In article <firstname.lastname@example.org>, WM <email@example.com> wrote:
> On 4 Feb., 13:35, Alan Smaill <sma...@SPAMinf.ed.ac.uk> wrote: > > WM <mueck...@rz.fh-augsburg.de> writes: > > > On 2 Feb., 02:56, Alan Smaill <sma...@SPAMinf.ed.ac.uk> wrote: > > > > >> "The logicist reduction of the concept of natural number met a > > >> difficulty on this point, since the definition of natural number¹ > > >> already given in the work of Frege and Dedekind is impredicative. More > > >> recently, it has been argued by Michael Dummett, the author, and Edward > > >> Nelson that more informal explanations of the concept of natural number > > >> are impredicative as well. That has the consequence that impredicativity > > >> is more pervasive in mathematics, and appears at lower levels, than the > > >> earlier debates about the issue generally presupposed." > > > > > I do not agree with these authors on this point. > > > > So, on what grounds do you suppose that the notion > > of natural number is predicative? > > The notion of every finite initial segment is predicative because we > need nothing but a number of 1's, that are counted by a number already > defined, and add another 1.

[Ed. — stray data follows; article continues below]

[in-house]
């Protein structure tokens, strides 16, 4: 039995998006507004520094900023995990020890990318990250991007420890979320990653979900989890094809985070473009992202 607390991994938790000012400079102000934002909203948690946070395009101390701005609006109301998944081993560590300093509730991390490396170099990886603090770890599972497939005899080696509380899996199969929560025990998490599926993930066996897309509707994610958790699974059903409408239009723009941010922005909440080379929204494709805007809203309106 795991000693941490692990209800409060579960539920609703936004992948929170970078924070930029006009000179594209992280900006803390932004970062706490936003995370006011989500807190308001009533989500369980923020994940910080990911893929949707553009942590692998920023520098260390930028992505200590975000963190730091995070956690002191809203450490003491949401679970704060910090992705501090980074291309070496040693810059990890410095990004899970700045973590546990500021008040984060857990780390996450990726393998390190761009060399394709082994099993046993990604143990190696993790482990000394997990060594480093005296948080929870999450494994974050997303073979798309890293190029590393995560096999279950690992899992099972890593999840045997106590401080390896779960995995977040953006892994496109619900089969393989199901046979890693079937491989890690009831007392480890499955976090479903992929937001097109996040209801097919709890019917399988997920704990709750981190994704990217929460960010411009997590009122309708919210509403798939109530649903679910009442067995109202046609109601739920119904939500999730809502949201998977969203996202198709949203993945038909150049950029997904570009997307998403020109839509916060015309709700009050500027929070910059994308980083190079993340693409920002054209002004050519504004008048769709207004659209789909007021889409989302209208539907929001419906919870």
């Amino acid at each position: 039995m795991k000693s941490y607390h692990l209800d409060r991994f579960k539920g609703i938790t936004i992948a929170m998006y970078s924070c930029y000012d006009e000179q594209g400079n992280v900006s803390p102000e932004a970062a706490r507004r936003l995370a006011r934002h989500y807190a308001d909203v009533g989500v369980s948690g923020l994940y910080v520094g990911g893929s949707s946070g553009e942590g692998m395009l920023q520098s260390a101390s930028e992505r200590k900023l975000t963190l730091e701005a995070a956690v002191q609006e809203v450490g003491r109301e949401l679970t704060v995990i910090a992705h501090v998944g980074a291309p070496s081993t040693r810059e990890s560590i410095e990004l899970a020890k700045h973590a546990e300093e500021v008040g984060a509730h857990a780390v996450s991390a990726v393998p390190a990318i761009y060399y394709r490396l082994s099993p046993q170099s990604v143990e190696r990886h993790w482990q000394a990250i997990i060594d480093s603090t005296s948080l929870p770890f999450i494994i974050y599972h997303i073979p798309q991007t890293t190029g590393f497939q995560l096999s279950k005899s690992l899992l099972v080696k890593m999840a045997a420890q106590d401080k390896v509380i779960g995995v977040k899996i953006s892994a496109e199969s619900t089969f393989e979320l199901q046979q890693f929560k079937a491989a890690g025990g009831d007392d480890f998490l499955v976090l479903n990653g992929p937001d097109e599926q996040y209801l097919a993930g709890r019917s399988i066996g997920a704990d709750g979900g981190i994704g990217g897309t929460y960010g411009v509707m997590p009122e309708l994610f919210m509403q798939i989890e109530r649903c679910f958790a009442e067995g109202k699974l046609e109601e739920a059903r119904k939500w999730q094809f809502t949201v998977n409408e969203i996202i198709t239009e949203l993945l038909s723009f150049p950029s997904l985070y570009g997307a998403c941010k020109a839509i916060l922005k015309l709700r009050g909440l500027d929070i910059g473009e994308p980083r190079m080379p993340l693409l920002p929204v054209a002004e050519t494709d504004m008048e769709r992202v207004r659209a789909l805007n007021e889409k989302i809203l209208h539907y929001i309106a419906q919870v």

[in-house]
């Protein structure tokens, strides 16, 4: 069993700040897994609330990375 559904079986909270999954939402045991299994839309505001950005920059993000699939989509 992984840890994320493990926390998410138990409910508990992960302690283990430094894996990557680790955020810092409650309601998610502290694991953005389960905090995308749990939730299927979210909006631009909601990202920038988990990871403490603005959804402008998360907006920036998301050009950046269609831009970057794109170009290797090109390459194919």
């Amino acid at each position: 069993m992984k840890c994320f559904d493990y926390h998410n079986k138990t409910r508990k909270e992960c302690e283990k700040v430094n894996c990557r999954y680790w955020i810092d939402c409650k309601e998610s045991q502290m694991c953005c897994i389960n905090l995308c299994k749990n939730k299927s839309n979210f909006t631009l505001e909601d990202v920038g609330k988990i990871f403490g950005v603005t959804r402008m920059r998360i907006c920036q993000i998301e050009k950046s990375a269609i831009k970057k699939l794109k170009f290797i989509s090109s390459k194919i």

Where did you get the first 1? > > . . .
> There are no axioms required in mathematics.
Even Euclid knew better than that.
> Mathematics has evolved > by counting and summing without any axioms, but by comparison with > reality. And similar to Haeckel's "ontogeny recapitulates phylogeny" > we can teach and apply mathematics on the same basis where it has > evolved.
Except that there is considerable reason to doubt that "ontogeny recapitulates phylogeny".